# Multi-track Turing machine

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This article may be too technical for most readers to understand. (June 2018) |

A **Multitrack Turing machine** is a specific type of multi-tape Turing machine.

In a standard n-tape Turing machine, n heads move independently along n tracks. In a n-track Turing machine, one head reads and writes on all tracks simultaneously. A tape position in an n-track Turing Machine contains n symbols from the tape alphabet. It is equivalent to the standard Turing machine and therefore accepts precisely the recursively enumerable languages.

## Formal definition[edit]

A multitrack Turing machine with -tapes can be formally defined as a 6-tuple, where

- is a finite set of states;
- is a finite set of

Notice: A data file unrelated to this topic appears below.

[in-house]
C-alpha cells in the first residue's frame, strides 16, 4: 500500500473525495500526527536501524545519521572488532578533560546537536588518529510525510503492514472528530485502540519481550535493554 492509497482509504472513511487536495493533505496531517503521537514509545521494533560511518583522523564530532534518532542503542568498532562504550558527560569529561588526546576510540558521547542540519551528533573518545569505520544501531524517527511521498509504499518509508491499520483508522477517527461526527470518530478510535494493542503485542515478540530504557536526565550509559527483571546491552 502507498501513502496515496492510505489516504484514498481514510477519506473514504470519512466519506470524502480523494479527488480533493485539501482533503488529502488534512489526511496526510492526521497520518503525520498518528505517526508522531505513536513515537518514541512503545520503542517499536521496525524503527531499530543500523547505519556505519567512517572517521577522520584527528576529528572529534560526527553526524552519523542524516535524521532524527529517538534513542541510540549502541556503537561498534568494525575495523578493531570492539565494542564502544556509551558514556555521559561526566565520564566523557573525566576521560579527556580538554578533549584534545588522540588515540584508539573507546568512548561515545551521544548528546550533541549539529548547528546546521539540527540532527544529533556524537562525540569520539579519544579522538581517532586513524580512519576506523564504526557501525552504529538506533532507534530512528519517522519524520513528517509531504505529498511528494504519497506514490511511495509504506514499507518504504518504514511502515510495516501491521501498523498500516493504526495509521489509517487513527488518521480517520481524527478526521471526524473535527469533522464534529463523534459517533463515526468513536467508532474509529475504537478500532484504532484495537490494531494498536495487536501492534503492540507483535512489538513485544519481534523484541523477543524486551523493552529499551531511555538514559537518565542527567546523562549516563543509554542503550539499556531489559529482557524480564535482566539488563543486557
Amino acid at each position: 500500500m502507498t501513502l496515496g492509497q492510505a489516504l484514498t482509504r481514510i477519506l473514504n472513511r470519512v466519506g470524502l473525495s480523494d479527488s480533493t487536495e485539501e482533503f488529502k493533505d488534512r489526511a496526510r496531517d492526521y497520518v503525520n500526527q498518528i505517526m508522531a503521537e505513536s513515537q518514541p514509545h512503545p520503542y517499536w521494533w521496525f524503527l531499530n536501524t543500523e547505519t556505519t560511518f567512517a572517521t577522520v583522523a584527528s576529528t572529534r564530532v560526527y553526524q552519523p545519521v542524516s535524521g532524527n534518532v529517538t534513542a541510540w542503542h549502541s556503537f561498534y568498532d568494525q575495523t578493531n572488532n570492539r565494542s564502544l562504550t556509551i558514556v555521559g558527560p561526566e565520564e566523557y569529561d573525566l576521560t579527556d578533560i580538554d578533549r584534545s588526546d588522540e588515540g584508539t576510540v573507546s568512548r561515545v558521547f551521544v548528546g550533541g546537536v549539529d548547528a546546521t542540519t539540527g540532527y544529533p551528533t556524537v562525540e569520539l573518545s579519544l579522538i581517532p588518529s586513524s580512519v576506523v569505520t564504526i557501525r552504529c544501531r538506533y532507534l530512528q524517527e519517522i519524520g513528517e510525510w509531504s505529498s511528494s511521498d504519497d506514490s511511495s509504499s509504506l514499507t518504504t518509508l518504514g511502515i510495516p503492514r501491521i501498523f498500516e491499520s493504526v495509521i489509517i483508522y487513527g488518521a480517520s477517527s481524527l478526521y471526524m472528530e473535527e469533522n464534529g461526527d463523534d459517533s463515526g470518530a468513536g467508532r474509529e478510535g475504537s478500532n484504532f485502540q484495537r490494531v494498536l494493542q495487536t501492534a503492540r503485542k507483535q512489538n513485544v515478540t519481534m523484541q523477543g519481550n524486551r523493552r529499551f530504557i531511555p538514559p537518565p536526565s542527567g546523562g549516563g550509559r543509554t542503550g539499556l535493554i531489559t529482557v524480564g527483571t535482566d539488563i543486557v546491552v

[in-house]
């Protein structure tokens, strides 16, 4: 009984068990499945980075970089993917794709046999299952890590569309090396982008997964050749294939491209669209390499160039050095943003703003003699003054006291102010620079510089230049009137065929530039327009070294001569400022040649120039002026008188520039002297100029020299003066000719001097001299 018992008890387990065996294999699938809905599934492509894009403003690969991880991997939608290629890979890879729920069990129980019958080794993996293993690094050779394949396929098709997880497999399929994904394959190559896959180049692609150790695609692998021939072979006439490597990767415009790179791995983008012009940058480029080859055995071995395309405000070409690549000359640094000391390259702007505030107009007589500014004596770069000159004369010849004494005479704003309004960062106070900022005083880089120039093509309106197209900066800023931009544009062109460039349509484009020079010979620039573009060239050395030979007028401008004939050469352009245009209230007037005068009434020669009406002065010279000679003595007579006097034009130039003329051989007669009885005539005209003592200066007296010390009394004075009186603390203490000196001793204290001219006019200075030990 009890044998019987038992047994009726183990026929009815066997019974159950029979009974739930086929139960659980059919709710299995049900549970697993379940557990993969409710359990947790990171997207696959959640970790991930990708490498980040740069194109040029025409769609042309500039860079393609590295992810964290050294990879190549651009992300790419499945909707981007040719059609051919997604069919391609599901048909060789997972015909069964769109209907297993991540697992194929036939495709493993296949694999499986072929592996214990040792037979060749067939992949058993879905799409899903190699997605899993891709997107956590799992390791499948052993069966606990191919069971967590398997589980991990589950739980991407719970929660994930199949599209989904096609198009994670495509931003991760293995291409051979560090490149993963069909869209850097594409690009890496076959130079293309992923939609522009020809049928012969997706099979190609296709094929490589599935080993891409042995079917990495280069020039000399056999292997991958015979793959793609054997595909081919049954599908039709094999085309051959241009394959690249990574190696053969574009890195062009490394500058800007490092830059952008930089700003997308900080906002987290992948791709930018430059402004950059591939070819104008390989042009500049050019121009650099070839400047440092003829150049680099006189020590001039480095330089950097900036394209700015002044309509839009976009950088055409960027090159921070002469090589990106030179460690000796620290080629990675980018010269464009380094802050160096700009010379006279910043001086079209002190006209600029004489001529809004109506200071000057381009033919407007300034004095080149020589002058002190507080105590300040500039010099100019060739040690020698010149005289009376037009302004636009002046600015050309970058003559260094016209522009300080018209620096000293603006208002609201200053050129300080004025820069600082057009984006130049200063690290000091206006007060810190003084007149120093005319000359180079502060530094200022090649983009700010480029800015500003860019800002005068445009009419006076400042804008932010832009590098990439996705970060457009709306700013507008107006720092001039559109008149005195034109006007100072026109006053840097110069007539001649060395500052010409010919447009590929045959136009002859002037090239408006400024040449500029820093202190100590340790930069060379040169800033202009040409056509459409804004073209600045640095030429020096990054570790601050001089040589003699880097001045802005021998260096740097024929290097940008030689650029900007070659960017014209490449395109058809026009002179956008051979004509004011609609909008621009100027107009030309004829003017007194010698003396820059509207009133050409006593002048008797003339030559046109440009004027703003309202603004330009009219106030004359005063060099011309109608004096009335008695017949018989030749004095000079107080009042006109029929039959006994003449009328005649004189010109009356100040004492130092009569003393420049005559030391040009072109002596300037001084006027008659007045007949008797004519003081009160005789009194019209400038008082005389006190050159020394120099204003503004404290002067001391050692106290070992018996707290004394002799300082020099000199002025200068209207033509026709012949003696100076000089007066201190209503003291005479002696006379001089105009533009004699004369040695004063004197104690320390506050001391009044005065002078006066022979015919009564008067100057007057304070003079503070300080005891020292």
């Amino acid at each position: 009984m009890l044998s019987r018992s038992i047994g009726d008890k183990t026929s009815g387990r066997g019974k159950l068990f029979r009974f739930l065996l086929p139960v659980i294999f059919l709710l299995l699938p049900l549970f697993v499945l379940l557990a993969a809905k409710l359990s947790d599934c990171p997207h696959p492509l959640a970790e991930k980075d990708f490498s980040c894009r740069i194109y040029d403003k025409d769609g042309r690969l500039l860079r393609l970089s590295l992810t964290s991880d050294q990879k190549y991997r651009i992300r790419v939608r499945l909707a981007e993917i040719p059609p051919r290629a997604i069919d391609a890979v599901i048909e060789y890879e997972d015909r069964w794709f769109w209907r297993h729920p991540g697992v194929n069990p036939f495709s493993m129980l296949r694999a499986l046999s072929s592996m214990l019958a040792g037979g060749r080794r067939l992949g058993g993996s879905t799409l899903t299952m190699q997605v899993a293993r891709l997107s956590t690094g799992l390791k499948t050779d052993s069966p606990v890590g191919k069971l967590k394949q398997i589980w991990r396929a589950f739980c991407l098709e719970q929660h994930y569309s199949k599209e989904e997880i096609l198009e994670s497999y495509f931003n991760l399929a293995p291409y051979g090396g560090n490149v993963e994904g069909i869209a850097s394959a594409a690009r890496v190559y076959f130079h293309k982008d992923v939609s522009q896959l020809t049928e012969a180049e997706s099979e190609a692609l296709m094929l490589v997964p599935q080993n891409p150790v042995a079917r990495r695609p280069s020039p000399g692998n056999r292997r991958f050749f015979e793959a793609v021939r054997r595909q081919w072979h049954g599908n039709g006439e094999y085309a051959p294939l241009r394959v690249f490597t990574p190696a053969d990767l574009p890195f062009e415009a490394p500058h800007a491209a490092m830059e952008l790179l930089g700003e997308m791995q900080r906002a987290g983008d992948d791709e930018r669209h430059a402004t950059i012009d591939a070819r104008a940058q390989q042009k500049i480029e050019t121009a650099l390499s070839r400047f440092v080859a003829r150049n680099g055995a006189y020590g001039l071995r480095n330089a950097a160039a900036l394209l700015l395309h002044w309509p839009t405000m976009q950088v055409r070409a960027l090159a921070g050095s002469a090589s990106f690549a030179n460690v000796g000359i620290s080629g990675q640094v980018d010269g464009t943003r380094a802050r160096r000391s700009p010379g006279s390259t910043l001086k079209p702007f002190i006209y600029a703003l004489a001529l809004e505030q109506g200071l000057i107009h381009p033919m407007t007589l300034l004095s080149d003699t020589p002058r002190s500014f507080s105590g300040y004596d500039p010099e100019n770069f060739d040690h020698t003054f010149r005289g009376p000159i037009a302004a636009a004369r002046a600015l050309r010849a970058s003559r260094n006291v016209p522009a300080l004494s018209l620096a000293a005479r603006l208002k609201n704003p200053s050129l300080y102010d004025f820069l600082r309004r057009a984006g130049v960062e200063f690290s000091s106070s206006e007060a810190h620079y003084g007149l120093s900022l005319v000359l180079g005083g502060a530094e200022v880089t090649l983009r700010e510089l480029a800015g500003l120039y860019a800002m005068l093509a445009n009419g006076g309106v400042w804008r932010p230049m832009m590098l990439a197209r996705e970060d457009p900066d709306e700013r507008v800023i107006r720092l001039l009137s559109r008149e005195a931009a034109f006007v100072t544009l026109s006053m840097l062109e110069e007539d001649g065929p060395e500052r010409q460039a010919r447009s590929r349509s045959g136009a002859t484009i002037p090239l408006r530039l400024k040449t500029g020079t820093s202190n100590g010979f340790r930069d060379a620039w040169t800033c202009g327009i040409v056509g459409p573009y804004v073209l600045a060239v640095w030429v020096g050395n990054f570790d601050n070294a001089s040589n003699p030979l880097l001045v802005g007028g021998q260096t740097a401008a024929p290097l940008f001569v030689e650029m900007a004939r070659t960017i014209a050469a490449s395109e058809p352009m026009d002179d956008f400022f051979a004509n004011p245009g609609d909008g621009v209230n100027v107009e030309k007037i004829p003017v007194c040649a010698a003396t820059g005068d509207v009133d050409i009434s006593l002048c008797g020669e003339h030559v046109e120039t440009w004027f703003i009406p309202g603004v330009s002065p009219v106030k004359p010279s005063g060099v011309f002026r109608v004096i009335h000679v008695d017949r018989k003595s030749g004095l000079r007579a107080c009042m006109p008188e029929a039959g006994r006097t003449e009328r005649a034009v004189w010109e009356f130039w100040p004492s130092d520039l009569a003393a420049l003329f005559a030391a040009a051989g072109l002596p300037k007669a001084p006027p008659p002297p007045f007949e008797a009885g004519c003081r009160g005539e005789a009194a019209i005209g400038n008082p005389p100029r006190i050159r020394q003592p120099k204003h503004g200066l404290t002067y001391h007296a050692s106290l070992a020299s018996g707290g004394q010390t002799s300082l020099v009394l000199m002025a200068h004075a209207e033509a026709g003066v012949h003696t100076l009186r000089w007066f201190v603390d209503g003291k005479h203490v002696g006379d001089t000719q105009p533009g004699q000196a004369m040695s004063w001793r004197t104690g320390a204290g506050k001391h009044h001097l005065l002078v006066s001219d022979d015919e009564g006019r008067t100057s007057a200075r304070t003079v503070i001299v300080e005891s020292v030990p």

*input symbols*, that is, the set of symbols allowed to appear in the initial tape contents; - is a finite set of
*tape alphabet symbols*; - is the
*initial state*; - is the set of
*final*or*accepting states*; - is a partial function called the
*transition function*.

- Sometimes also denoted as , where .

A non-deterministic variant can be defined by replacing the transition function by a *transition relation* .

## Proof of equivalency to standard Turing machine[edit]

This will prove that a two-track Turing machine is equivalent to a standard Turing machine. This can be generalized to a n-track Turing machine. Let L be a recursively enumerable language. Let M= be standard Turing machine that accepts L. Let M' is a two-track Turing machine. To prove M=M' it must be shown that M M' and M' M

If the second track is ignored then M and M' are clearly equivalent.

The tape alphabet of a one-track Turing machine equivalent to a two-track Turing machine consists of an ordered pair. The input symbol a of a Turing machine M' can be identified as an ordered pair [x,y] of Turing machine M. The one-track Turing machine is:

M= with the transition function

This machine also accepts L.

## References[edit]

- Thomas A. Sudkamp (2006). Languages and Machines, Third edition. Addison-Wesley. ISBN 0-321-32221-5. Chapter 8.6: Multitape Machines: pp 269–271